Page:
Today, I recall a certain discussion I recently had with old friend and long time mentor, Dr. Howard Stein.  Howard was sharing a story about a former student who, frustrated with her progress at the end of the semester, confronted Howard after class at his lectern and asked in a loud voice that the rest of the class could hear, “What do you want from me?!”

Howard shouted back at her, so the rest of the class could hear his response to her, too: “I want three things from you!  Intelligence!  Intensity!  Integrity!”

Those “Three ‘I'” totems were hammered into us by Howard from Day One of our graduate school classes, and every single day thereafter — so his answer should not have been a surprise to her — and it wasn’t.  Deflated, the student slinked away to try and do a better job finishing the semester.

What do those three words mean in the larger context of our lives?

When we want intelligence from our students, that means we need original thought coming from a base of tendril thinking where many concepts are conflated into a single, fresh, argument that foments new meaning.  That’s a difficult task to accomplish because you can’t just settle for one right answer.  You need a whole mind full of mindful answers in order to chip away at your own truth in the molten center.

Intensity is the manner in which you present your intelligence.  Do you have a passionate mind and an intellectual heart?  Or do you offer your thoughts will a dullness that precludes any sort of insight or discovery?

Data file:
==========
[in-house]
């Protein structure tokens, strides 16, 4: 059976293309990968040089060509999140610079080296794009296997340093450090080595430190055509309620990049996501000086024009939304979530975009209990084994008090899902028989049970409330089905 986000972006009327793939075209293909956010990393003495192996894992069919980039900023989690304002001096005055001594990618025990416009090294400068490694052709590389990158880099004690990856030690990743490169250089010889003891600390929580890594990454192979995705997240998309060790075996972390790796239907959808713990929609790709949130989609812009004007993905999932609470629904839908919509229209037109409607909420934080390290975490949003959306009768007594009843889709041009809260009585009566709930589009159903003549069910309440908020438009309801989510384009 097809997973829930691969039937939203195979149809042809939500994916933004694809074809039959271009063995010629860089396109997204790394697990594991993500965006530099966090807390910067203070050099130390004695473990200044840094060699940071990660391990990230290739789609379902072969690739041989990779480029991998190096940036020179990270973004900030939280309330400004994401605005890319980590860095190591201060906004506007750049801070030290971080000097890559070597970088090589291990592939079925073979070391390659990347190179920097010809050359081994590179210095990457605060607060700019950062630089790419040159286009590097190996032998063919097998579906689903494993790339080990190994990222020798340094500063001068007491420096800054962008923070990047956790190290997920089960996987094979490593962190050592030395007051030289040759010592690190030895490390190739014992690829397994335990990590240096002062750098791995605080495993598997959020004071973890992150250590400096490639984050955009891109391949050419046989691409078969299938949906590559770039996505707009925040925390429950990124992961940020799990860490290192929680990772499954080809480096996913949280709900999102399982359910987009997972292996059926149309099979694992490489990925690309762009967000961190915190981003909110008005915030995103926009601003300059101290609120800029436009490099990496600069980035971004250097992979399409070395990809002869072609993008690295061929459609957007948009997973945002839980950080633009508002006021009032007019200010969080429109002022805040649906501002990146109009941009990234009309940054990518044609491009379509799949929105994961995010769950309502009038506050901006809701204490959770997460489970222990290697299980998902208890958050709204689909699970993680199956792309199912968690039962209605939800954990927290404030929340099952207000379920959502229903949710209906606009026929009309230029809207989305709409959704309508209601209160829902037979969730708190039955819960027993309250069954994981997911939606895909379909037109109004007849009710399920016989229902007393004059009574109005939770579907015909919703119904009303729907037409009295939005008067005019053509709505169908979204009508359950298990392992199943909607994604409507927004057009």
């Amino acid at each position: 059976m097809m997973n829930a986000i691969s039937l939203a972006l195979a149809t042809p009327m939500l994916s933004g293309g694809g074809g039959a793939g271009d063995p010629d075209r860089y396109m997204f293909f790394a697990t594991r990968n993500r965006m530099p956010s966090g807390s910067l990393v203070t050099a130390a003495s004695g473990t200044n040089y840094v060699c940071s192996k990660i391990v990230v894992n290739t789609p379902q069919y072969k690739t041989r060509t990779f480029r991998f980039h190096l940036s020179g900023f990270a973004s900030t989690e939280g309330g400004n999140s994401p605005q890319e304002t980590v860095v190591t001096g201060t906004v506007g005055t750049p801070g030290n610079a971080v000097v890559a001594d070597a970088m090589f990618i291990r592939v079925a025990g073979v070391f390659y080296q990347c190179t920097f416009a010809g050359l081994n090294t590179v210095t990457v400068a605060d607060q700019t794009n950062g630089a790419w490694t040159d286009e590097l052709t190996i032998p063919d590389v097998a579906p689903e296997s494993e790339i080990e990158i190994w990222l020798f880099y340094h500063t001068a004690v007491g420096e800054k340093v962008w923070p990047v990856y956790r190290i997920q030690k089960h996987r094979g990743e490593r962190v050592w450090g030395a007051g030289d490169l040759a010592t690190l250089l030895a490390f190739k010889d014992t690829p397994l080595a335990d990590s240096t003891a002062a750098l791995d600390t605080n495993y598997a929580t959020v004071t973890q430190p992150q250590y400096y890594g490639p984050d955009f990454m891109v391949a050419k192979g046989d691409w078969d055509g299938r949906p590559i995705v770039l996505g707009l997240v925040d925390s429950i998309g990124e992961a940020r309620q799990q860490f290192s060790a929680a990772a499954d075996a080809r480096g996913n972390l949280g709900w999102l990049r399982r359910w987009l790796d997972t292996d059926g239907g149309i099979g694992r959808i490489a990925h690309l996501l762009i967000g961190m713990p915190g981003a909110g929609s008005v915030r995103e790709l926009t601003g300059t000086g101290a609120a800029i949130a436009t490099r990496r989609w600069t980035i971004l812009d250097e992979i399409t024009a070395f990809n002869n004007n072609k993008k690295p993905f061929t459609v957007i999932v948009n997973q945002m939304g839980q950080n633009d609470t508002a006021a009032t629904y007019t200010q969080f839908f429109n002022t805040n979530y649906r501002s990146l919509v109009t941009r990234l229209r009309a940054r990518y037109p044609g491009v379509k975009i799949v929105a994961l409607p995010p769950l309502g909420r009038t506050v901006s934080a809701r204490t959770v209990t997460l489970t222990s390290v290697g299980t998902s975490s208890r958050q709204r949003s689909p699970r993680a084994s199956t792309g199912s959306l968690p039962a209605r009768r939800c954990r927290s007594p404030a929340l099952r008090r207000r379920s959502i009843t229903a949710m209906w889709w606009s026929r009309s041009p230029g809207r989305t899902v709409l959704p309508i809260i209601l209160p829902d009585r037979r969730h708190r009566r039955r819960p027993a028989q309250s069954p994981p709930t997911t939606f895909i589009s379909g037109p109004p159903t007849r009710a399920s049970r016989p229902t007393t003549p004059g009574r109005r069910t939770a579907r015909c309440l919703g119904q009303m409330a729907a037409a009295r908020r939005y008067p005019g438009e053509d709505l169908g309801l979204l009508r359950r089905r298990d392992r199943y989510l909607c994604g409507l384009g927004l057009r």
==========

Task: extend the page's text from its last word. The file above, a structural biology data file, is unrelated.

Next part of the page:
Integrity is the most difficult of the “Three ‘I’s” to master because it relies upon a strict moral core.  You cannot fake integrity.  You cannot manufacture integrity.  You have either lived a moral life or you have not.  Integrity demands a history of behavior and it is that very ethical habit of action that binds us to the morality of our own intellectual discovery.  You cannot teach integrity and you cannot buy it — you can only practice it every single day of your life with the hope your integrity will sustain your reputation and enhance your opinion in the public square of ideas.


  1. Sounds like you had a really good teacher in Howard Stein, David. The lessons you learned need to be passed on. I guess that’s why you write blogs.

    1. Blogging is a great way to preserve the truth, Anne, and yes, you’re right, I’m sure that’s why I do my best to write and publish 14 blogs! SMILE!

Comments are closed.